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Are Arsenal in financial trouble?

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Gotta love “taking out the trash” on a Friday afternoon.

Inside A Mercator Poslovni Sistem d.d. Retail Store

Arsenal published it’s 2019-2020 financial results today, and uh, they paint a pretty bleak picture. The club lost £47.8 million after taxes, the second year in a row it has closed the books in the red after 16 straight years in the black. Obviously, the financial impact of COVID-19 closures and deferred broadcast revenues had a lot to do with the magnitude of the losses, but the club only attributed £35M directly to pandemic-related reasons.

That means even without the pandemic, Arsenal were on track to lose money again this season. It seems a bit of an exercise in fantasy to try to parse out what would have happened without the pandemic, but I’d call attention to how quick was to point out all the cost-saving measures implemented because of COVID-19 that have “ensure[d] the club is well placed to respond once the situation starts to improve.” That reads, at least to me, as “we did well to ensure that it wasn’t worse.”

That’s really not where you want your club to be financially.

And next year’s books will look worse. That £47.8M loss is for the fiscal year that ended in May 2020. We’ve had Project Restart and an entire season without fans in the stadiums that have not yet hit the published balance sheets. The Arsenal Supporters Trust predicted that the losses on the next set of financial disclosures could reach £158M. And oh by the way, the club has a £120M short-term loan from the Bank of England that comes due in May 2021, a.k.a. two months from now.

To be fair, Arsenal aren’t on the verge of financial collapse. At least I don’t think they are from the limited data points available to me. Nothing coming out of the club reads between the lines as “this is an emergency” quite yet. The club still spent significantly on Thomas Partey in the transfer window (although part of that spend was offset by selling Emi Martinez), and “the club continues to have the unwavering support and commitment of its parent company, Kroenke Sports & Entertainment, and its ultimate owner Stan Kroenke.”

And if we’ve learned anything from the the performance of the stock market during the pandemic, the ability of the rich to get richer, and the whole r/WallStreetBets stuff it’s that “money machine go brrrrrrr” is an accurate statement. And perhaps that’s a cause for relief because Arsenal might be “too big to fail.” So that’s something.

But as I wrote last year when they released the financials, I’m worried. Things were trending in the wrong direction then, and since, we’ve lived through a global pandemic that has more than decimated the financial side of football. A few months ago, I wrote about the interplay between transfers and finances, and how that has helped (well, hurt) to get Arsenal to where things are now (here and here).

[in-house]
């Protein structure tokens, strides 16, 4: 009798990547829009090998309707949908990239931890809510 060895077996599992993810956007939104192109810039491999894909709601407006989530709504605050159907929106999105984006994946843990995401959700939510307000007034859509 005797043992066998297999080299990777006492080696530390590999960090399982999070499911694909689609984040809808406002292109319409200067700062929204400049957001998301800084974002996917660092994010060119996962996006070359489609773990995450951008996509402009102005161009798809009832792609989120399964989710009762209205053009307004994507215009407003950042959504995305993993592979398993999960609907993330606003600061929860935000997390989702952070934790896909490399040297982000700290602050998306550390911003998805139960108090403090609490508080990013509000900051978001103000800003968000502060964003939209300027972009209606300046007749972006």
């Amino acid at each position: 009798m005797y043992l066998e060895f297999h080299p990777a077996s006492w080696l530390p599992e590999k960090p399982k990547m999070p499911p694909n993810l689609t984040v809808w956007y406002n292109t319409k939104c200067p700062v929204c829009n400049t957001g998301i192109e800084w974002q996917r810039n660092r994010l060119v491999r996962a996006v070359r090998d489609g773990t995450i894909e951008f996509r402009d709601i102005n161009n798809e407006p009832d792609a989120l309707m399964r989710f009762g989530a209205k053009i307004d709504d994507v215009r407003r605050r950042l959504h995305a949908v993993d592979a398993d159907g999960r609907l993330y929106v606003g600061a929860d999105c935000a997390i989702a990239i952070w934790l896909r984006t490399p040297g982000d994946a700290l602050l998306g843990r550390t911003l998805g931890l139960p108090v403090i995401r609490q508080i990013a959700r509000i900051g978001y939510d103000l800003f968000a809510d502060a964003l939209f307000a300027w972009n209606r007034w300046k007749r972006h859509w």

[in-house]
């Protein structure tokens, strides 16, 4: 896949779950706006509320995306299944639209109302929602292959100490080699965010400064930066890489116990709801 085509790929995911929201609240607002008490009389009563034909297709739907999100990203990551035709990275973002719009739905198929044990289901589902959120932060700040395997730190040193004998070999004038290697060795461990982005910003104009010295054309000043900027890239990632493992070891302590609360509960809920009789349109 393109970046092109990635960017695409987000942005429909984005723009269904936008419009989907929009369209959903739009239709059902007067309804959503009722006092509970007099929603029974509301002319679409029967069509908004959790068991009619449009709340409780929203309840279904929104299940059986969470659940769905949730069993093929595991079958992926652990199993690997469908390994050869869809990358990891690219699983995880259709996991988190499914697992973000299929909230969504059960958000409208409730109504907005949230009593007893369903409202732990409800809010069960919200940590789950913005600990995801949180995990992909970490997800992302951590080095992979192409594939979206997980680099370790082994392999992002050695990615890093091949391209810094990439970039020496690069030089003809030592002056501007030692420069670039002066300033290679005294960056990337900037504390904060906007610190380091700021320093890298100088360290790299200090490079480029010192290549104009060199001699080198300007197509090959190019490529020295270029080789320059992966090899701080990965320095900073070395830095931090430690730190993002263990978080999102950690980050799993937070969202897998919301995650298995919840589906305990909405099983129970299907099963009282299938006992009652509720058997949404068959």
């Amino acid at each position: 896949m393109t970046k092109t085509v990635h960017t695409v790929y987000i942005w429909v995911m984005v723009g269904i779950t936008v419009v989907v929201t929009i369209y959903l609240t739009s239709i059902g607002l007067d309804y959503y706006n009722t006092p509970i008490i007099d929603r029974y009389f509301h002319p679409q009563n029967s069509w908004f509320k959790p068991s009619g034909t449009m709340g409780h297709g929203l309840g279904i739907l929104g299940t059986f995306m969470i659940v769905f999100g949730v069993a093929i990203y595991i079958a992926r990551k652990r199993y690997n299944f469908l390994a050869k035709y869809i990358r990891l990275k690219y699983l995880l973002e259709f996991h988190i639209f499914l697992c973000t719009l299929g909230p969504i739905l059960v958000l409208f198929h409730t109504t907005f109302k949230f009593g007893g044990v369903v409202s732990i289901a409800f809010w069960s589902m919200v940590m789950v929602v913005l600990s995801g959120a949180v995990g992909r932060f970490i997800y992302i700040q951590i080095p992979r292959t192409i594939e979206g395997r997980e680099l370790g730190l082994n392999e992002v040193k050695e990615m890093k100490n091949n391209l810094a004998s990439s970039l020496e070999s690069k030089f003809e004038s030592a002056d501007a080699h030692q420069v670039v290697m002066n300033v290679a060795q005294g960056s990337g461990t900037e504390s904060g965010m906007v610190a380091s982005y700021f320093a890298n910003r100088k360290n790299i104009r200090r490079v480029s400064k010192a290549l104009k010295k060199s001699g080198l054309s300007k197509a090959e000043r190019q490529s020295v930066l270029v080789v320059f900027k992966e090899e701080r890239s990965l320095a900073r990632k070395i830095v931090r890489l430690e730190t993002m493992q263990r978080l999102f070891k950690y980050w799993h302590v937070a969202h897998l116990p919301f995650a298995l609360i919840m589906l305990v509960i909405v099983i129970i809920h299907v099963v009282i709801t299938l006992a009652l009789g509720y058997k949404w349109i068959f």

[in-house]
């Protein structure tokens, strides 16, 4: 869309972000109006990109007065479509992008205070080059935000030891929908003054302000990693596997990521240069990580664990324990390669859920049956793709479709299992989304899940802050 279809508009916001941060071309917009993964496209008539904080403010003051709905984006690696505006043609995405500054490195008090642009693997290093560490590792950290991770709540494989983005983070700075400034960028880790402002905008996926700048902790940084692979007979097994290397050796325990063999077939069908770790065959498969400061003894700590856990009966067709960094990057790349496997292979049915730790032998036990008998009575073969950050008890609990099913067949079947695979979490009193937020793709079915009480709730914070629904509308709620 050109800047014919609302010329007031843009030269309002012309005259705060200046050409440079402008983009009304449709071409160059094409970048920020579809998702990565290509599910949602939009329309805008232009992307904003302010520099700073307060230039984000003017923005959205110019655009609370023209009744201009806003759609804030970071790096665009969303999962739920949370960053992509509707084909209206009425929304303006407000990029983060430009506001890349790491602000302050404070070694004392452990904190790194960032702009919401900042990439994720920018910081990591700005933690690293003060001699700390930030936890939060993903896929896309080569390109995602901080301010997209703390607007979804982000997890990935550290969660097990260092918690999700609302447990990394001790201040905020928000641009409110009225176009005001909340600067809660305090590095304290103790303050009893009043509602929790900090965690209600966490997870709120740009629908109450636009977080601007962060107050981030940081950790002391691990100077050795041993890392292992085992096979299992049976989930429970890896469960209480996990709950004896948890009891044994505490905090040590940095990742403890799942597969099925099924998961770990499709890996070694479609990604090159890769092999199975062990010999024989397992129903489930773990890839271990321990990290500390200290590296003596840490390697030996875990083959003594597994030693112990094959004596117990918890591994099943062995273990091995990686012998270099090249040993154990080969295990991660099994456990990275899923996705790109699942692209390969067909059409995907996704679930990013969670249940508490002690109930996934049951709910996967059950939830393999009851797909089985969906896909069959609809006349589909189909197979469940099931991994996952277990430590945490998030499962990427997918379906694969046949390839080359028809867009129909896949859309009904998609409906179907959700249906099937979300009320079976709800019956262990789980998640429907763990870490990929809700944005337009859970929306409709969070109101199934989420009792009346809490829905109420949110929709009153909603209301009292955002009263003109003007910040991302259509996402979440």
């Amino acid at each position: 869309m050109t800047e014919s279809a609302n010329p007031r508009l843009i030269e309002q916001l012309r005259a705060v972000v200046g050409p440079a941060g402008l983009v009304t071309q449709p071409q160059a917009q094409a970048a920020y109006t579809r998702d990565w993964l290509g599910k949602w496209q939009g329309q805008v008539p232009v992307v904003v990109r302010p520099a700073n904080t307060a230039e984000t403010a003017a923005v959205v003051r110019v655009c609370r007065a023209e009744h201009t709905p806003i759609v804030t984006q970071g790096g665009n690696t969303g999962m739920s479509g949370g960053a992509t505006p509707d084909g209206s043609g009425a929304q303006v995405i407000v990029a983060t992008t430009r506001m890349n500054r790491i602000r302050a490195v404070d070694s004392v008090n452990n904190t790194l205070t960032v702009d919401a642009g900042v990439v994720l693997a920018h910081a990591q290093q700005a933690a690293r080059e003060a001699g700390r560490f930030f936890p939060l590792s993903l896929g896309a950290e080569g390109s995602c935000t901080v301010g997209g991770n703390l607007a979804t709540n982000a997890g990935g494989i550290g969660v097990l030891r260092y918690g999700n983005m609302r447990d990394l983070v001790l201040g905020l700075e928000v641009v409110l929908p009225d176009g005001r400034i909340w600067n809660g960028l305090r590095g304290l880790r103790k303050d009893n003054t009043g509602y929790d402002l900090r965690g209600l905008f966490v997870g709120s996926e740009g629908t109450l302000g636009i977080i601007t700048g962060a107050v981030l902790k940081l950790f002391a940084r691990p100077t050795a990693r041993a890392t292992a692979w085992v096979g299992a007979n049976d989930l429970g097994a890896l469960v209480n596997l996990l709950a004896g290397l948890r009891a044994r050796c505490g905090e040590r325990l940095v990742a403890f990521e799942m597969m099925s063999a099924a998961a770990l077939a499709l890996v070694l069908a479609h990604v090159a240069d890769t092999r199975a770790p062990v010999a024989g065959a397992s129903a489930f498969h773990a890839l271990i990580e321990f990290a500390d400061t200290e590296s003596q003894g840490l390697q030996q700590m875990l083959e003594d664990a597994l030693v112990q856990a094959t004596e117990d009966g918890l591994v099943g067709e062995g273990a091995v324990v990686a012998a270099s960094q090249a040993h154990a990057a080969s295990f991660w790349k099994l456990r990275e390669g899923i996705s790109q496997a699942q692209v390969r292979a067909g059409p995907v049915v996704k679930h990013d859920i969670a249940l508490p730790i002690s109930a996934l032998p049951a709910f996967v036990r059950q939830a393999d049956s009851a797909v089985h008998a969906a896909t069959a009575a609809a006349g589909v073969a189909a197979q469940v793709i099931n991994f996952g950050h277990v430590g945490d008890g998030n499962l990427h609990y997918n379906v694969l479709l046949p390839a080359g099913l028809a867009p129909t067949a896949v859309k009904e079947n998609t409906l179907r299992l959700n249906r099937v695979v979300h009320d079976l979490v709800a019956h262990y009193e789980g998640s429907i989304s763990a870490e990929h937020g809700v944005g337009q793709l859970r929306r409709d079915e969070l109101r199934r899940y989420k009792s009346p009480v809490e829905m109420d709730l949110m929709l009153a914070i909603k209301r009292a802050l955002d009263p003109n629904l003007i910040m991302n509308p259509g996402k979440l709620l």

As outgoing chairman Sir Chips Keswick said then, limited player trading profit and another season outside the Champions League is applying pressure to the club’s financial results.

Arsenal are more dependent on matchday revenue than the other big clubs in Europe according to Twitter football financials explainer @SwissRamble. So losing a season and a half of that revenue ain’t great. And the club had another transfer window this fall where they spent more than they brought in through sales. And they’re not in the Champions League this year, and almost certainly won’t be in it next year. And are you beginning to catch my drift?

As alluded to earlier, it looks as if Stan Kroenke and Co. are going to spend their way through the tough times, but I’d rather not have the financial future of the club depending mostly on the largess of Stan the Man.

There are underlying, structural issues that the club is still working to solve. They need to adapt the transfer strategy to a more sustainable model. They’ve made a lot of expensive purchases lately that haven’t panned out all that well and have been sold on for pennies on the dollar (or let walk for free). As indicated in this recent round of financial disclosures, they’re doing better in terms of commercial and sponsorship revenue. But they’re still lagging behind their competitors. Manchester United has an Official [pretty much everything]. Arsenal have yet to fully take advantage of that space.

And they’re still not in the Champions League. I cannot overstate the importance of getting back into and staying in the Champions League. It is a big club slush fund that, for years at Arsenal, papered over the cracks.

I’m sure @SwissRamble will break down the latest round of disclosures sometime in the coming days, and as always, TSF will have the key takeaways from his analysis (but y’all should go follow him because he does great work that isn’t just limited to Arsenal). Hopefully he’ll spot some cause for optimism because right now, I’m feeling pretty pessimistic about things. Mikel Arteta is improving things on the pitch but I worry that improvement may be stymied by club finances.

It’s tough times financially for everyone. And Arsenal, who were already headed in the wrong direction before COVID-19 took a sledgehammer to football finances, are definitely no exception.